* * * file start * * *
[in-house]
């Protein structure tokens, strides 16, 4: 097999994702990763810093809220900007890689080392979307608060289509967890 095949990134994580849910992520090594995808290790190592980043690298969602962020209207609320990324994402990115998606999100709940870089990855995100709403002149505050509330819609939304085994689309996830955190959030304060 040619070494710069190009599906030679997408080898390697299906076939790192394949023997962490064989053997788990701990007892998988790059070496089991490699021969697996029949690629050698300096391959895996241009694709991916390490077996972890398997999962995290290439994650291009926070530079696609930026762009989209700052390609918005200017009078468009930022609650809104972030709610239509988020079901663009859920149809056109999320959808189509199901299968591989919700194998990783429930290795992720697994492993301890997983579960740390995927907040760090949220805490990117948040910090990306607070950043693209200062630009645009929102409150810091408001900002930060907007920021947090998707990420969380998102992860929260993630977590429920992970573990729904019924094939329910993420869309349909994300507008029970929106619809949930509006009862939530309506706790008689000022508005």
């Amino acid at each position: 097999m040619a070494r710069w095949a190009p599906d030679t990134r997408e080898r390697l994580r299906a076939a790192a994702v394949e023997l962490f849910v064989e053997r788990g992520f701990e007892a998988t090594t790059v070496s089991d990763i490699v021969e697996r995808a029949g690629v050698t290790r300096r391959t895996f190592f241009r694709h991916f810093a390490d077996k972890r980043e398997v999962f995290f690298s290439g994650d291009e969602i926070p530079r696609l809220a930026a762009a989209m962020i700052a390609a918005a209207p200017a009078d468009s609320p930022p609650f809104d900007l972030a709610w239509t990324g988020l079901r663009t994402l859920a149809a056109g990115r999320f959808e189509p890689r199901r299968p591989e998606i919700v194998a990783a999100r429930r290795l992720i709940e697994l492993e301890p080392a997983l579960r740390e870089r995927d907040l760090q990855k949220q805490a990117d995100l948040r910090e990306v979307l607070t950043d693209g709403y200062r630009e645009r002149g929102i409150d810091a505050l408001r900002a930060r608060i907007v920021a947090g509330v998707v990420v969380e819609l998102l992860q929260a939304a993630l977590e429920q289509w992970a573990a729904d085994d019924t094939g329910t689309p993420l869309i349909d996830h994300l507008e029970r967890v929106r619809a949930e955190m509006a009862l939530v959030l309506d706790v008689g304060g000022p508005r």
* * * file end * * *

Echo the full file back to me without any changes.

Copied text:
[in-house]
């Protein structure tokens, strides 16, 4: 097999994702990763810093809220900007890689080392979307608060289509967890 095949990134994580849910992520090594995808290790190592980043690298969602962020209207609320990324994402990115998606999100709940870089990855995100709403002149505050509330819609939304085994689309996830955190959030304060 040619070494710069190009599906030679997408080898390697299906076939790192394949023997962490064989053997788990701990007892998988790059070496089991490699021969697996029949690629050698300096391959895996241009694709991916390490077996972890398997999962995290290439994650291009926070530079696609930026762009989209700052390609918005200017009078468009930022609650809104972030709610239509988020079901663009859920149809056109999320959808189509199901299968591989919700194998990783429930290795992720697994492993301890997983579960740390995927907040760090949220805490990117948040910090990306607070950043693209200062630009645009929102409150810091408001900002930060907007920021947090998707990420969380998102992860929260993630977590429920992970573990729904019924094939329910993420869309349909994300507008029970929106619809949930509006009862939530309506706790008689000022508005």
């Amino acid at each position: 097999m040619a070494r710069w095949a190009p599906d030679t990134r997408e080898r390697l994580r299906a076939a790192a994702v394949e023997l962490f849910v064989e053997r788990g992520f701990e007892a998988t090594t790059v070496s089991d990763i490699v021969e697996r995808a029949g690629v050698t290790r300096r391959t895996f190592f241009r694709h991916f810093a390490d077996k972890r980043e398997v999962f995290f690298s290439g994650d291009e969602i926070p530079r696609l809220a930026a762009a989209m962020i700052a390609a918005a209207p200017a009078d468009s609320p930022p609650f809104d900007l972030a709610w239509t990324g988020l079901r663009t994402l859920a149809a056109g990115r999320f959808e189509p890689r199901r299968p591989e998606i919700v194998a990783a999100r429930r290795l992720i709940e697994l492993e301890p080392a997983l579960r740390e870089r995927d907040l760090q990855k949220q805490a990117d995100l948040r910090e990306v979307l607070t950043d693209g709403y200062r630009e645009r002149g929102i409150d810091a505050l408001r900002a930060r608060i907007v920021a947090g509330v998707v990420v969380e819609l998102l992860q929260a939304a993630l977590e429920q289509w992970a573990a729904d085994d019924t094939g329910t689309p993420l869309i349909d996830h994300l507008e029970r967890v929106r619809a949930e955190m509006a009862l939530v959030l309506d706790v008689g304060g000022p508005r």